How often have people commented that what Gibraltar needs is a government of the best brains? This is undoubtedly over-ambitious and impossible to achieve. Additionally there is no absolute measure of who would fit that description.
Those who say it are not so much meaning it literally, rather they are expressing frustration because they know that a few additional suitable persons might be encouraged to stand for election if the electoral system were to be changed. A change that would get away from the strict two party system delivered by the existing first past the post system.
Opponents to change argue that, absent a system that results in a clear governing majority, the consequence is weak and unstable government. This is shown, in practice, to be untrue. It is not what occurs in large countries that use proportional representation electoral systems already. What does happen is that it results in governments that are more representative and have greater consensus.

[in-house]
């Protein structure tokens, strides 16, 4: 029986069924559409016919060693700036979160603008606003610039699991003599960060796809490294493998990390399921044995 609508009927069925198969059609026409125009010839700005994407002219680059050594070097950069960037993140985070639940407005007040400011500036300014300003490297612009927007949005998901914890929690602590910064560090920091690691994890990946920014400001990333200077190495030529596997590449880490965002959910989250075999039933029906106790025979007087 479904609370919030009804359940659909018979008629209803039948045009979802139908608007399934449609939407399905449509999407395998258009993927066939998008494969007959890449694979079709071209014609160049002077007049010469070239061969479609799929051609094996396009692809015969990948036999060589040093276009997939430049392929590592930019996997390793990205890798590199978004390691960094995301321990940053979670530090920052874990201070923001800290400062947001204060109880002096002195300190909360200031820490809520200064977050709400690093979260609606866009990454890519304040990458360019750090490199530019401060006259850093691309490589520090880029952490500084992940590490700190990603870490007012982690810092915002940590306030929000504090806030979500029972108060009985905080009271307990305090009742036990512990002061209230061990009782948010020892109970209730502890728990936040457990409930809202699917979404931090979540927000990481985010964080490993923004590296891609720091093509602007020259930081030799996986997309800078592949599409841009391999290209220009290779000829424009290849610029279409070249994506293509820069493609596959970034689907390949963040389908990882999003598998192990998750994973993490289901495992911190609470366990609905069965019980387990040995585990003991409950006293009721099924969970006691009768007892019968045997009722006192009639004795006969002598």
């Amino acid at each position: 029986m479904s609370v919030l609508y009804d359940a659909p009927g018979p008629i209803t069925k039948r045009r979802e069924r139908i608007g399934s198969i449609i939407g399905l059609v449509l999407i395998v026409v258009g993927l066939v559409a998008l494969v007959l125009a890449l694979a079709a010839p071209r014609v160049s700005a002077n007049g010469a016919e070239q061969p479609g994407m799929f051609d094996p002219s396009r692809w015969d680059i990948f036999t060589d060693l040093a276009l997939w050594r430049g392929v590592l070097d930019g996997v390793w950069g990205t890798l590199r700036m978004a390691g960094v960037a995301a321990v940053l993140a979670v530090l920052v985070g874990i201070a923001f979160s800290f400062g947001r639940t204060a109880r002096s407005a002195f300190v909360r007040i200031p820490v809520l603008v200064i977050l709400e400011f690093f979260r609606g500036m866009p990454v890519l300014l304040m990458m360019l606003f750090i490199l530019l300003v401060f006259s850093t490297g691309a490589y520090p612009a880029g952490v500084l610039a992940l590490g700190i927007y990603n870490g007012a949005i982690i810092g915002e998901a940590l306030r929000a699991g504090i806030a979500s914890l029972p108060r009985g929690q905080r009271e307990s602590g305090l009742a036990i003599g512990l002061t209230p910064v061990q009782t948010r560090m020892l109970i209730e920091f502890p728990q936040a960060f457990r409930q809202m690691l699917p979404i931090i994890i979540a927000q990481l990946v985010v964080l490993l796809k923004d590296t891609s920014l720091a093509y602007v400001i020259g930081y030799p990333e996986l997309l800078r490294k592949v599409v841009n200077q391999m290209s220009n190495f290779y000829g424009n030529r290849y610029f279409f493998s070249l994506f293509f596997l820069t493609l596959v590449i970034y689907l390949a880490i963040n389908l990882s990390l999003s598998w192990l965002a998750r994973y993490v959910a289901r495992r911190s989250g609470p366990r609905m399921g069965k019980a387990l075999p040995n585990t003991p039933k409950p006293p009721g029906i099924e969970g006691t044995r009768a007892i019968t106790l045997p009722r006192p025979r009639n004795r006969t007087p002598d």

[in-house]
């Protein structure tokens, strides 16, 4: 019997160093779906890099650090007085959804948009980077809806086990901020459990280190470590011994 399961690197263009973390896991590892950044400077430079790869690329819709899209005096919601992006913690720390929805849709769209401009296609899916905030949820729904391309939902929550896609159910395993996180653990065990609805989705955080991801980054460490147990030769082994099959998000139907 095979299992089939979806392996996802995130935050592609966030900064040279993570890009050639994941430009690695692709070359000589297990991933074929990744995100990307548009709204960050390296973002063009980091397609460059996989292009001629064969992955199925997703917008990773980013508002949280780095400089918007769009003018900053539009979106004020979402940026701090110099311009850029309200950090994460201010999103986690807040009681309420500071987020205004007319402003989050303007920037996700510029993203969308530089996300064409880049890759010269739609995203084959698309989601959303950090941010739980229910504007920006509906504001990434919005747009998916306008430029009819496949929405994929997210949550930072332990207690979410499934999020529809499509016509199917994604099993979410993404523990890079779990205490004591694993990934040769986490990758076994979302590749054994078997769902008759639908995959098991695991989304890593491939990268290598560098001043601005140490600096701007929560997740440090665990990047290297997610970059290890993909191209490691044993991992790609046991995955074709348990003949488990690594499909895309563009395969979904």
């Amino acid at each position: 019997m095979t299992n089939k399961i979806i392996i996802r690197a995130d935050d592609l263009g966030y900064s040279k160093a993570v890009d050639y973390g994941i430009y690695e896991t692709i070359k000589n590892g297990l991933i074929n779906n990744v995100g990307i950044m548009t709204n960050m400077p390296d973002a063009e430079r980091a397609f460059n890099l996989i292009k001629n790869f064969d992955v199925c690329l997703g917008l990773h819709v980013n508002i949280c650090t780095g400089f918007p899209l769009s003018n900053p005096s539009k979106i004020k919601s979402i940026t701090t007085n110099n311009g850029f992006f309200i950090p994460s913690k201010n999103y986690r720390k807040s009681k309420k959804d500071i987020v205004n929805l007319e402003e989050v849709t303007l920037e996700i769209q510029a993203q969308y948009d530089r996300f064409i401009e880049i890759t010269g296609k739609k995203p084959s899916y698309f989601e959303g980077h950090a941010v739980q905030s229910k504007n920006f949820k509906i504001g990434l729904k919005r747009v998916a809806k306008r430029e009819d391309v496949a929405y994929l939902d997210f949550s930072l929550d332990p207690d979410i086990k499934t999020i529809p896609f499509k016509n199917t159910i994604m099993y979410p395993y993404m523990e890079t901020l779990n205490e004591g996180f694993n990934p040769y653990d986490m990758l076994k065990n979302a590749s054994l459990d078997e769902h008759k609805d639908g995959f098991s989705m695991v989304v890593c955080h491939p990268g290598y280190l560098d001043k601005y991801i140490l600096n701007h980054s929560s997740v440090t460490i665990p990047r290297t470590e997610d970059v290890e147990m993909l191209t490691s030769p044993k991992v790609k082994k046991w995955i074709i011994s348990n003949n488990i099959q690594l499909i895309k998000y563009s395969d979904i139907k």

In Gibraltar where ideological political differences blur into insignificant and, on major issues, there is a large measure of agreement, the chances of weak and unstable government would be insignificant.
The reality is that an appropriate system of proportional representation would mean better and more diverse governance. More importantly it would improve democracy that additionally and, as argued in the blog immediately preceding this one, would enhance the sovereignty vested in the people of Gibraltar.